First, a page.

MORAVIAN ACADEMY NEWS: Spring musical practice begins
T'was the second semester and all through the halls, well, the school just kept going with nary a pause. New schedules, new classes, new scarves, gloves, and jackets, but students went on with their tried-and-true habits.
It's February now at Moravian, and school life continues to advance at full speed; snow and cold weather have not put a damper on the various student activities and accomplishments. (Even those seniors already accepted into college continue their hard work.) Musical practices are now in full swing, as Moravian prepares for "The Mystery of Edwin Drood," a musical adapted from a Dickens novel. This lively musical offers a unique opportunity: since Charles Dickens unfortunately died before finishing the book, the audience members will get to decide who they believe to be masquerading as the Detective Dick Datchery, who they think is the Murderer, and even which two main characters they wish to end up as lovers. Accordingly, the musical is full of intriguing characters and conflicting motives which render "The Mystery of Edwin Drood" a quite apt title. The show promises to be a jolly good time for all fans of a practiced Victorian accent, the antiquated custom of male impersonation, and dynamic group numbers.
In the athletics, the boys' and girls' basketball teams have been soldiering on, earning 10-10 and 8-10 records respectively despite tough competition. In a highlight of the season, Luke Gutekunst, a junior on the boys' basketball team, made the 1,000th point of his high school career recently against Weatherly. It was a home game, very well attended, and the outbreak of cheering and applause when he reached the magic 1,000 (on a free throw) was truly something special. Luke was mobbed by his teammates, and the game was momentarily paused so his parents could give him flowers and hugs. Energized by this daunting achievement, the Moravian boys displayed a stifling defense and balanced offense and won the game easily, 55-36. Needless to say, the home crowd was delighted.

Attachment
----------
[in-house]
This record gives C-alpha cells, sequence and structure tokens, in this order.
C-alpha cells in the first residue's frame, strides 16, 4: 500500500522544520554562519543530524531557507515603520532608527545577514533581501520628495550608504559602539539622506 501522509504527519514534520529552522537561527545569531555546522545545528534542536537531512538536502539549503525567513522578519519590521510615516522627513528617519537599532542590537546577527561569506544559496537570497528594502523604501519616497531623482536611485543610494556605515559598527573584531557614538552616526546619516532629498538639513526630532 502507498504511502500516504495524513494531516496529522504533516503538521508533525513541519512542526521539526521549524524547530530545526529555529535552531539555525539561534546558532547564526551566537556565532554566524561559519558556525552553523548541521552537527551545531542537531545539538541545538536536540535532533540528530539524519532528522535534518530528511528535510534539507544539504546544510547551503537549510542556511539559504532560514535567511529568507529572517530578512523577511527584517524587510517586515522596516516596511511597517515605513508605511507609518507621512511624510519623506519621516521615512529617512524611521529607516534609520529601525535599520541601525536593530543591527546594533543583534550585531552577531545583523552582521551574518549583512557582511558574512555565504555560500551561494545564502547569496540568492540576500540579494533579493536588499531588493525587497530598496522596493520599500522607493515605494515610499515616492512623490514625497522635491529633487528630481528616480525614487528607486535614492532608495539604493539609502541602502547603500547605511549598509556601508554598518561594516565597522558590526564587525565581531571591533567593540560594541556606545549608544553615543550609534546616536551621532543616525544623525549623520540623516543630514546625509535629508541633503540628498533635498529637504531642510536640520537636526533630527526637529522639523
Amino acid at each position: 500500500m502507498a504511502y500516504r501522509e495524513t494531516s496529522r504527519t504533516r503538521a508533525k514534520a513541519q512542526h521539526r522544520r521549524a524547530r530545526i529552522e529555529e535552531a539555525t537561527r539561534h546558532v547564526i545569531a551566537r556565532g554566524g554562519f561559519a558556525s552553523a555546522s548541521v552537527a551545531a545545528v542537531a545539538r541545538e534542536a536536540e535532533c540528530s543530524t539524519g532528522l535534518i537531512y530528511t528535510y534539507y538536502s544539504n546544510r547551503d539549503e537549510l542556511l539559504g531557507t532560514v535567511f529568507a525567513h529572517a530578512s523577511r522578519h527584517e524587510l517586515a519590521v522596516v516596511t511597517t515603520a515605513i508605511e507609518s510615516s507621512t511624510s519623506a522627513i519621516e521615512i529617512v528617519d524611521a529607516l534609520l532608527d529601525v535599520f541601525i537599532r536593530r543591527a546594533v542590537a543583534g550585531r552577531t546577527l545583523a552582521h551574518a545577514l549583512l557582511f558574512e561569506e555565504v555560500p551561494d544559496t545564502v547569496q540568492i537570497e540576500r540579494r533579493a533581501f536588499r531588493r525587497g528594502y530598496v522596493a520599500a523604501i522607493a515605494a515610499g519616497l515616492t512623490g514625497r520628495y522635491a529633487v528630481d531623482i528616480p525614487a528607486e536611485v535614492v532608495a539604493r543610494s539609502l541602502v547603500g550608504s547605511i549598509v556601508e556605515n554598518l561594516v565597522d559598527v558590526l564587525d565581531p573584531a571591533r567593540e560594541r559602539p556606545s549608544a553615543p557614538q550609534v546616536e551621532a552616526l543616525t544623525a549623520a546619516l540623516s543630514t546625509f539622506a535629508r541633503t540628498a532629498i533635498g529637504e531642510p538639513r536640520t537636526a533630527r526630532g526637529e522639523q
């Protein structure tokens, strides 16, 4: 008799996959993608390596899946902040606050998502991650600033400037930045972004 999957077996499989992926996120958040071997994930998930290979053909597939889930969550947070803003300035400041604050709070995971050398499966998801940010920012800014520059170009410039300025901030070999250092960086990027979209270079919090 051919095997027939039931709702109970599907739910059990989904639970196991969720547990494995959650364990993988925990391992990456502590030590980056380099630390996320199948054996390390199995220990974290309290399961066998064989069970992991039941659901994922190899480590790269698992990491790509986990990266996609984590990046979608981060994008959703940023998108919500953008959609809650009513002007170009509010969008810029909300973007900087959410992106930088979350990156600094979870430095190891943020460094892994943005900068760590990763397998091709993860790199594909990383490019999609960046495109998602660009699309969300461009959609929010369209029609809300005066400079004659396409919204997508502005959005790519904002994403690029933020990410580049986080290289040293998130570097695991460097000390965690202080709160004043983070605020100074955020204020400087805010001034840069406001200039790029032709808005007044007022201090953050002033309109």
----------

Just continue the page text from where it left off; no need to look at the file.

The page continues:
The basketball teams also participated in a free throw competition, with the boys and girls squaring off to see who could raise more money (by collecting pledges per shot made) in Moravian's third annual Hoops for Hunger. In other fundraising news, Moravian has been holding a photography competition where the student body and faculty can buy "likes" for their favorite student-or-teacher-submitted-picture. All the proceeds go to Studio 678, a non-profit that teaches photography to inner city kids in New York. This competition began soon after the removal of installation art which photography students had placed all around the school, which means that for several months now, empty spaces all around the school have been pleasantly occupied by student-made art.
Even during these cold winter months, which seem made for hunkering down under a blanket with pets or loved ones, Moravian students are keeping themselves busy. It's just a Moravian thing to do.